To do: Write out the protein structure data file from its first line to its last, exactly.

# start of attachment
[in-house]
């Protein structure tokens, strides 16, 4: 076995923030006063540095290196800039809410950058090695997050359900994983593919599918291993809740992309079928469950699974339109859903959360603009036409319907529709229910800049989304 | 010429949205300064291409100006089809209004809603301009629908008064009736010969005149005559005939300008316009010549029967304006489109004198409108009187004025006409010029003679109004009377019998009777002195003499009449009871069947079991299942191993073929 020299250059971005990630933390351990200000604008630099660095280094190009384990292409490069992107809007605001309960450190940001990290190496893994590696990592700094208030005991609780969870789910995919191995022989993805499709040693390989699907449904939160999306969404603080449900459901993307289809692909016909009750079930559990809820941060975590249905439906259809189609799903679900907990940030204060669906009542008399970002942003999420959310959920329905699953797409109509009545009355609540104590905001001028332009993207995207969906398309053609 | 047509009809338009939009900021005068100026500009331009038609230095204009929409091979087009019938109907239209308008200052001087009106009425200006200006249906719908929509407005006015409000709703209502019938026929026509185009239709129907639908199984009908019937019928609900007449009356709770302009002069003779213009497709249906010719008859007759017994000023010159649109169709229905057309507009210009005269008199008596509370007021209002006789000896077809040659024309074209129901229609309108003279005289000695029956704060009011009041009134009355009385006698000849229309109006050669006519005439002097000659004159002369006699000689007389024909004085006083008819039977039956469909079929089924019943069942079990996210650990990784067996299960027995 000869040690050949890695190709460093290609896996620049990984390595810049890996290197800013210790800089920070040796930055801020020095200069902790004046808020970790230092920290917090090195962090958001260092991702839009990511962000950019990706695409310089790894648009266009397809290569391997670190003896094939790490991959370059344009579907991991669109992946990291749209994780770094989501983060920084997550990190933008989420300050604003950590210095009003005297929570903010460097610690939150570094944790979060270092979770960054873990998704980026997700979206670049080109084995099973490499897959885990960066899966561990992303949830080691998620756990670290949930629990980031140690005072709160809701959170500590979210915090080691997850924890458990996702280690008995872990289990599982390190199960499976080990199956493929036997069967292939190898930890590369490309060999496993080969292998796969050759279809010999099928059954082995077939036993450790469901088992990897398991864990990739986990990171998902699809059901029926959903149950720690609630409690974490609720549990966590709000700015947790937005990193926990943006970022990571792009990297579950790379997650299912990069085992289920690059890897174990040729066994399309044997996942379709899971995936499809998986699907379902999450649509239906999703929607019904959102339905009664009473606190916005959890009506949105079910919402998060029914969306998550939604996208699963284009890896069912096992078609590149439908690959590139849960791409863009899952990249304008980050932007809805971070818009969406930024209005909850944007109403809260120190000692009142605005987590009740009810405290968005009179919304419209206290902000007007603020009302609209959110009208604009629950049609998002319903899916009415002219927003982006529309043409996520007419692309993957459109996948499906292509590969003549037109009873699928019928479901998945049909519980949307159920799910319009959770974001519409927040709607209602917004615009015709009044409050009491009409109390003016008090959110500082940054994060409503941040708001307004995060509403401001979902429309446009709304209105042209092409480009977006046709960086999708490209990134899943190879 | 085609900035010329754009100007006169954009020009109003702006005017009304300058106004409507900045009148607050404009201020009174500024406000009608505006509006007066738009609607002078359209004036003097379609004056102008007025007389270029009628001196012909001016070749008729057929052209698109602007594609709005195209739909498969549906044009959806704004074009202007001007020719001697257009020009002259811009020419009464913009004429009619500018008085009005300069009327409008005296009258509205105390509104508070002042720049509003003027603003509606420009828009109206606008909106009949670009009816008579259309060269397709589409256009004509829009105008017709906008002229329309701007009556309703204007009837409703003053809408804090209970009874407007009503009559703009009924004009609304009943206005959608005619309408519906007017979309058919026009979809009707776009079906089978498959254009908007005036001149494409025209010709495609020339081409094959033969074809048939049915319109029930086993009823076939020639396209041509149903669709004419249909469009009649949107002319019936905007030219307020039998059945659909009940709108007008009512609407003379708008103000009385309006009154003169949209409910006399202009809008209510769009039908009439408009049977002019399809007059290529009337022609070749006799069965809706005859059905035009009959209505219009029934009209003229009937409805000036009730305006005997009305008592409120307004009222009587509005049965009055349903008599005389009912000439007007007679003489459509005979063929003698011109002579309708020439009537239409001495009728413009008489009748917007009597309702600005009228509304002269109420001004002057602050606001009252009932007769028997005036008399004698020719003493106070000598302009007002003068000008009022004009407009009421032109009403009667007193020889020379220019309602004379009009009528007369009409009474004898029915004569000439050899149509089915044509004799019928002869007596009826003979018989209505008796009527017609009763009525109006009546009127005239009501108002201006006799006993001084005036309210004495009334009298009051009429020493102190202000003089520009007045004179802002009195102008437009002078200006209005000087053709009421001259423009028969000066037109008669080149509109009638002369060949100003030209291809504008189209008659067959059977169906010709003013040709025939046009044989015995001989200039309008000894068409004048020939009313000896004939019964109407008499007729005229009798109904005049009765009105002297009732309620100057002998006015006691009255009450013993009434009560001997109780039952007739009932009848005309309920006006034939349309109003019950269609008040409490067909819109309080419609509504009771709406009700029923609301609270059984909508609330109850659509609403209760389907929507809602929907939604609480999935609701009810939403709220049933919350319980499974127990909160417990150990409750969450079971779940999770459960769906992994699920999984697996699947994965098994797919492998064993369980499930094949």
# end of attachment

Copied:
[in-house]
């Protein structure tokens, strides 16, 4: 076995923030006063540095290196800039809410950058090695997050359900994983593919599918291993809740992309079928469950699974339109859903959360603009036409319907529709229910800049989304 | 010429949205300064291409100006089809209004809603301009629908008064009736010969005149005559005939300008316009010549029967304006489109004198409108009187004025006409010029003679109004009377019998009777002195003499009449009871069947079991299942191993073929 020299250059971005990630933390351990200000604008630099660095280094190009384990292409490069992107809007605001309960450190940001990290190496893994590696990592700094208030005991609780969870789910995919191995022989993805499709040693390989699907449904939160999306969404603080449900459901993307289809692909016909009750079930559990809820941060975590249905439906259809189609799903679900907990940030204060669906009542008399970002942003999420959310959920329905699953797409109509009545009355609540104590905001001028332009993207995207969906398309053609 | 047509009809338009939009900021005068100026500009331009038609230095204009929409091979087009019938109907239209308008200052001087009106009425200006200006249906719908929509407005006015409000709703209502019938026929026509185009239709129907639908199984009908019937019928609900007449009356709770302009002069003779213009497709249906010719008859007759017994000023010159649109169709229905057309507009210009005269008199008596509370007021209002006789000896077809040659024309074209129901229609309108003279005289000695029956704060009011009041009134009355009385006698000849229309109006050669006519005439002097000659004159002369006699000689007389024909004085006083008819039977039956469909079929089924019943069942079990996210650990990784067996299960027995 000869040690050949890695190709460093290609896996620049990984390595810049890996290197800013210790800089920070040796930055801020020095200069902790004046808020970790230092920290917090090195962090958001260092991702839009990511962000950019990706695409310089790894648009266009397809290569391997670190003896094939790490991959370059344009579907991991669109992946990291749209994780770094989501983060920084997550990190933008989420300050604003950590210095009003005297929570903010460097610690939150570094944790979060270092979770960054873990998704980026997700979206670049080109084995099973490499897959885990960066899966561990992303949830080691998620756990670290949930629990980031140690005072709160809701959170500590979210915090080691997850924890458990996702280690008995872990289990599982390190199960499976080990199956493929036997069967292939190898930890590369490309060999496993080969292998796969050759279809010999099928059954082995077939036993450790469901088992990897398991864990990739986990990171998902699809059901029926959903149950720690609630409690974490609720549990966590709000700015947790937005990193926990943006970022990571792009990297579950790379997650299912990069085992289920690059890897174990040729066994399309044997996942379709899971995936499809998986699907379902999450649509239906999703929607019904959102339905009664009473606190916005959890009506949105079910919402998060029914969306998550939604996208699963284009890896069912096992078609590149439908690959590139849960791409863009899952990249304008980050932007809805971070818009969406930024209005909850944007109403809260120190000692009142605005987590009740009810405290968005009179919304419209206290902000007007603020009302609209959110009208604009629950049609998002319903899916009415002219927003982006529309043409996520007419692309993957459109996948499906292509590969003549037109009873699928019928479901998945049909519980949307159920799910319009959770974001519409927040709607209602917004615009015709009044409050009491009409109390003016008090959110500082940054994060409503941040708001307004995060509403401001979902429309446009709304209105042209092409480009977006046709960086999708490209990134899943190879 | 085609900035010329754009100007006169954009020009109003702006005017009304300058106004409507900045009148607050404009201020009174500024406000009608505006509006007066738009609607002078359209004036003097379609004056102008007025007389270029009628001196012909001016070749008729057929052209698109602007594609709005195209739909498969549906044009959806704004074009202007001007020719001697257009020009002259811009020419009464913009004429009619500018008085009005300069009327409008005296009258509205105390509104508070002042720049509003003027603003509606420009828009109206606008909106009949670009009816008579259309060269397709589409256009004509829009105008017709906008002229329309701007009556309703204007009837409703003053809408804090209970009874407007009503009559703009009924004009609304009943206005959608005619309408519906007017979309058919026009979809009707776009079906089978498959254009908007005036001149494409025209010709495609020339081409094959033969074809048939049915319109029930086993009823076939020639396209041509149903669709004419249909469009009649949107002319019936905007030219307020039998059945659909009940709108007008009512609407003379708008103000009385309006009154003169949209409910006399202009809008209510769009039908009439408009049977002019399809007059290529009337022609070749006799069965809706005859059905035009009959209505219009029934009209003229009937409805000036009730305006005997009305008592409120307004009222009587509005049965009055349903008599005389009912000439007007007679003489459509005979063929003698011109002579309708020439009537239409001495009728413009008489009748917007009597309702600005009228509304002269109420001004002057602050606001009252009932007769028997005036008399004698020719003493106070000598302009007002003068000008009022004009407009009421032109009403009667007193020889020379220019309602004379009009009528007369009409009474004898029915004569000439050899149509089915044509004799019928002869007596009826003979018989209505008796009527017609009763009525109006009546009127005239009501108002201006006799006993001084005036309210004495009334009298009051009429020493102190202000003089520009007045004179802002009195102008437009002078200006209005000087053709009421001259423009028969000066037109008669080149509109009638002369060949100003030209291809504008189209008659067959059977169906010709003013040709025939046009044989015995001989200039309008000894068409004048020939009313000896004939019964109407008499007729005229009798109904005049009765009105002297009732309620100057002998006015006691009255009450013993009434009560001997109780039952007739009932009848005309309920006006034939349309109003019950269609008040409490067909819109309080419609509504009771709406009700029923609301609270059984909508609330109850659509609403209760389907929507809602929907939604609480999935609701009810939403709220049933919350319980499974127990909160417990150990409750969450079971779940999770459960769906992994699920999984697996699947994965098994797919492998064993369980499930094949």